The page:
I couldn't leave a comment on the Theodicy post.

The vague question that came to mind with it was on the idea of punishment...whether that is considered unloving and thus not a part of a god who is supposed to be wholly good?

That seems to be part of the hang up here --- that any god who would punish people or would allow massive suffering can't be good.

That narrows the field down too much for me....

I also had a different impression about the drift of mainstream Christianity in American society. I had the feeling that the devil was increasingly being nudged out of the discussion (as well as the Old Testament - like the parts you mentioned) in favor of a more positivistic sense of "God's eternal love for all."

I think the creator of The Sopronos spent a fair amount of time over the years hitting at this quietly, especially the first year where Carmela kept going to the priests to talk about her family problems and the advise they would give her.

If anybody decides to watch those episodes again, start with the one where she goes to see the Jewish psychiatrist then watch all the scenes where the priests (the white one and the black one) give their point of view....

usinkorea said...

P.S.

If you have any Buddhist texts to recommend, please do so here or email me --- usinkorea@hotmail.com

It has been a long time since I read any primary texts from Buddhism and I never read that many to begin with and I will have the time until January....

usinkorea said...

Quick note on the free will item.

The reason I am curious about your views here is the fact it touches on some stuff I had been reading and blogged about.

I think Deuteronomy 31:19-22 would be interesting here.

According to the text, God has Moses teach the Israelites a song just before they cross over the Jordan to take the promised land.

In the song, God lays out that, even though he has shown them incredible signs of his existence and power, and even though he has told them what is right and wrong, he already knows they are going to cross the Jordan and forget about him and go whoring after other gods, and then he is going to punish them, and then they will return to him --- only to fall away again.

Basically, the song sums up the Old Testament in a nutshell.

But, in our discussion, the fact that God is telling them what they are going to do means they had no choice in the matter.....

....that doesn't follow for me.

Kevin said...

USinKorea,

Just a quick mention on the idea that God created everything and is thus responsible for evil, I would again say that a qualification for God's guilt here would be the idea of free will: as in - God made man imperfect and gave him choice.

I addressed this point in my theodicy post. I don't find such reasoning at all convincing. If man has inviolable free will, then God is not omnipotent. The reason there's a "problem of theodicy" at all is that the concept of God (largely a product of both Judeo-Christian theology and Greek philosophy) is not reconcilable with the existence of evil. There might indeed be a God, but this God can't be omnipotent if people have free will.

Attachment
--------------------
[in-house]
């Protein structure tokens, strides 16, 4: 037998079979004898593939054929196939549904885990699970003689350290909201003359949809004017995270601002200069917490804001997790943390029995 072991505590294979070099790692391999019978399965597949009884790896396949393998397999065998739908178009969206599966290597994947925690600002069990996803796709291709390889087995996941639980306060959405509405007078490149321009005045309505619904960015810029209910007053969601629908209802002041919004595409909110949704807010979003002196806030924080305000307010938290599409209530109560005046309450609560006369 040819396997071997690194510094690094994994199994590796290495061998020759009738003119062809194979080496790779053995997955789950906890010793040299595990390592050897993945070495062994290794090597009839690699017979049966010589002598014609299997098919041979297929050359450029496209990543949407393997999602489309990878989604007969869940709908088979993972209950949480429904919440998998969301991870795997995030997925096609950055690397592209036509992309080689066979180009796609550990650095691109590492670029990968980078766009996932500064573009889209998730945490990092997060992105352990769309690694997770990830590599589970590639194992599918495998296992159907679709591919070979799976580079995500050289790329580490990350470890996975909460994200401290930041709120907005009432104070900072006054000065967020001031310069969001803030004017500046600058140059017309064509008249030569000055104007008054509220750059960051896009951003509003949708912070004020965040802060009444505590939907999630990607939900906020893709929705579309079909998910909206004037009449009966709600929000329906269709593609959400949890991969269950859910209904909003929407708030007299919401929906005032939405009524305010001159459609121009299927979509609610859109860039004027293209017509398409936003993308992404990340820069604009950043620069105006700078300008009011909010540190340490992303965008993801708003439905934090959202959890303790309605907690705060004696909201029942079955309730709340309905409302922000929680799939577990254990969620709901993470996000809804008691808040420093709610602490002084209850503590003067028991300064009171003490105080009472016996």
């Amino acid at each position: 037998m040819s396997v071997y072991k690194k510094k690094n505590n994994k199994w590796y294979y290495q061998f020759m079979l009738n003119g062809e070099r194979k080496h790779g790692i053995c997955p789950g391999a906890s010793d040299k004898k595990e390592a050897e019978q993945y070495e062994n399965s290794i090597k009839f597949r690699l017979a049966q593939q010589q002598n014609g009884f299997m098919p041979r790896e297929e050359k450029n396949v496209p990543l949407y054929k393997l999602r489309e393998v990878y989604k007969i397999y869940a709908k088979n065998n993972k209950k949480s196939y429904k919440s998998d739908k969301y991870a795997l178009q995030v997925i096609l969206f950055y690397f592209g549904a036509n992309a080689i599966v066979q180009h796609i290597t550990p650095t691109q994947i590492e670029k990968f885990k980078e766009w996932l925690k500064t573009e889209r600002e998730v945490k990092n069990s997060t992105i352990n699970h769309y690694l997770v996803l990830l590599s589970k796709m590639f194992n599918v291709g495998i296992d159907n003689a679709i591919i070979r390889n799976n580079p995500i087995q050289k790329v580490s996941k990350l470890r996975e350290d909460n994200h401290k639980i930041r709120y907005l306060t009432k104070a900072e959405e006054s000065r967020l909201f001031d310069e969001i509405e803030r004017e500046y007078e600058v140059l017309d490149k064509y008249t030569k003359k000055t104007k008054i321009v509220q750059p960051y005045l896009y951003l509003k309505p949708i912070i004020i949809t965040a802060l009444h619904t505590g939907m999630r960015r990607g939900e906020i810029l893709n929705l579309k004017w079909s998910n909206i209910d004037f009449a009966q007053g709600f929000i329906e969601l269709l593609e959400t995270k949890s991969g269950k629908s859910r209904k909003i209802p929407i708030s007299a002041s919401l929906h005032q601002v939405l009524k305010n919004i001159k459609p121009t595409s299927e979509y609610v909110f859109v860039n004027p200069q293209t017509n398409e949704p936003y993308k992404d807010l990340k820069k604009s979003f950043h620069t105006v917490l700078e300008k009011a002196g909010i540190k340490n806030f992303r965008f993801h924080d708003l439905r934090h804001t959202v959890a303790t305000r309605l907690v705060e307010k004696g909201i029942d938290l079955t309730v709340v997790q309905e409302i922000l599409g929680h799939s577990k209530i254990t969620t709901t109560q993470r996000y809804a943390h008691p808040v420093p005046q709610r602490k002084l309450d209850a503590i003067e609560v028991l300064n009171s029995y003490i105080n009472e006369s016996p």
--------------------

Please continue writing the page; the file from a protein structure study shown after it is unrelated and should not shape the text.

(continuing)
That is, in fact, the position taken by Rabbi Harold Kushner in his Why Bad Things Happen to Good People.

Some try to counterargue that God's inability to violate free will is God's choice and therefore not a limitation on his omnipotence. But as many thinkers have pointed out (Rem Edwards comes immediately to mind), God's self-limitation is still a limitation. The counterargument fails.

Whether he knew what choices we would make or not does not seem to me to erase our will.

Why not?

Here, too, the logic is inevitable: if God knows what I'm going to do five minutes from now, I cannot do other than what God knows I will do. I think I have choices, but God knows what the future holds. That future is not possible to God; it is actual to God.

There are two possible ways out of this dilemma. One is to fall back on the theological notion of "middle knowledge," which I've also blogged about. Another is simply to claim "Divine mystery!" and leave it at that. That's a legitimate alternative, I suppose, though some people cry "Mystery!" before they've really thought the issues through.

If there is a god who is the creator of all, there is no question but evil was a part of it.

I agree. In other words, the existence of evil is ultimately God's responsibility. That seems clear.

Laying the Holocaust at his feet, however, and taking it away from mankind would seem a stretch -- to me...

Why is that a stretch? If God is ultimately responsible for all evil, then of course the Holocaust is ultimately God's responsibility.